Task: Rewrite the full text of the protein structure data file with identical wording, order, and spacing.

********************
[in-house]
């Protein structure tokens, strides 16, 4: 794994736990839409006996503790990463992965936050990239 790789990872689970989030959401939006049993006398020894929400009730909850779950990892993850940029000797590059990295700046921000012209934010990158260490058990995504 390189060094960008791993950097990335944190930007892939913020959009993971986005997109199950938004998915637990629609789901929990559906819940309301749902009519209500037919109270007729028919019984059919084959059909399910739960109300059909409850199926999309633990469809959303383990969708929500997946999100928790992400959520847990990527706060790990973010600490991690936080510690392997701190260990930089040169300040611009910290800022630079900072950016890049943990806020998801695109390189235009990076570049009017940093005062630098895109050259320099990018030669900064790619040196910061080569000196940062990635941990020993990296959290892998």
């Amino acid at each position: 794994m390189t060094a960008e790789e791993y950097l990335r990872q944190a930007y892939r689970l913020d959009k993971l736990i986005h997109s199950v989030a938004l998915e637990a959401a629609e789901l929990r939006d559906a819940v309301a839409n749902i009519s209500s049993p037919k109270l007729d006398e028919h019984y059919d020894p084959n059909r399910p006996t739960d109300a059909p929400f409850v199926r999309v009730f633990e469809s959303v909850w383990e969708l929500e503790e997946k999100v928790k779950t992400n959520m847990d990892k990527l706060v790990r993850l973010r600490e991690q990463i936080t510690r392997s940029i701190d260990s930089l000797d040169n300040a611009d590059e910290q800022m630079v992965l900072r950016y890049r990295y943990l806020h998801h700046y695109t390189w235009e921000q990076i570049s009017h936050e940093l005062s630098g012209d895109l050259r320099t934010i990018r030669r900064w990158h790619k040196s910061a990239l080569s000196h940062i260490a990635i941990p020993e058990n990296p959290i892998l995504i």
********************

[in-house]
């Protein structure tokens, strides 16, 4: 794994736990839409006996503790990463992965936050990239 790789990872689970989030959401939006049993006398020894929400009730909850779950990892993850940029000797590059990295700046921000012209934010990158260490058990995504 390189060094960008791993950097990335944190930007892939913020959009993971986005997109199950938004998915637990629609789901929990559906819940309301749902009519209500037919109270007729028919019984059919084959059909399910739960109300059909409850199926999309633990469809959303383990969708929500997946999100928790992400959520847990990527706060790990973010600490991690936080510690392997701190260990930089040169300040611009910290800022630079900072950016890049943990806020998801695109390189235009990076570049009017940093005062630098895109050259320099990018030669900064790619040196910061080569000196940062990635941990020993990296959290892998």
């Amino acid at each position: 794994m390189t060094a960008e790789e791993y950097l990335r990872q944190a930007y892939r689970l913020d959009k993971l736990i986005h997109s199950v989030a938004l998915e637990a959401a629609e789901l929990r939006d559906a819940v309301a839409n749902i009519s209500s049993p037919k109270l007729d006398e028919h019984y059919d020894p084959n059909r399910p006996t739960d109300a059909p929400f409850v199926r999309v009730f633990e469809s959303v909850w383990e969708l929500e503790e997946k999100v928790k779950t992400n959520m847990d990892k990527l706060v790990r993850l973010r600490e991690q990463i936080t510690r392997s940029i701190d260990s930089l000797d040169n300040a611009d590059e910290q800022m630079v992965l900072r950016y890049r990295y943990l806020h998801h700046y695109t390189w235009e921000q990076i570049s009017h936050e940093l005062s630098g012209d895109l050259r320099t934010i990018r030669r900064w990158h790619k040196s910061a990239l080569s000196h940062i260490a990635i941990p020993e058990n990296p959290i892998l995504i």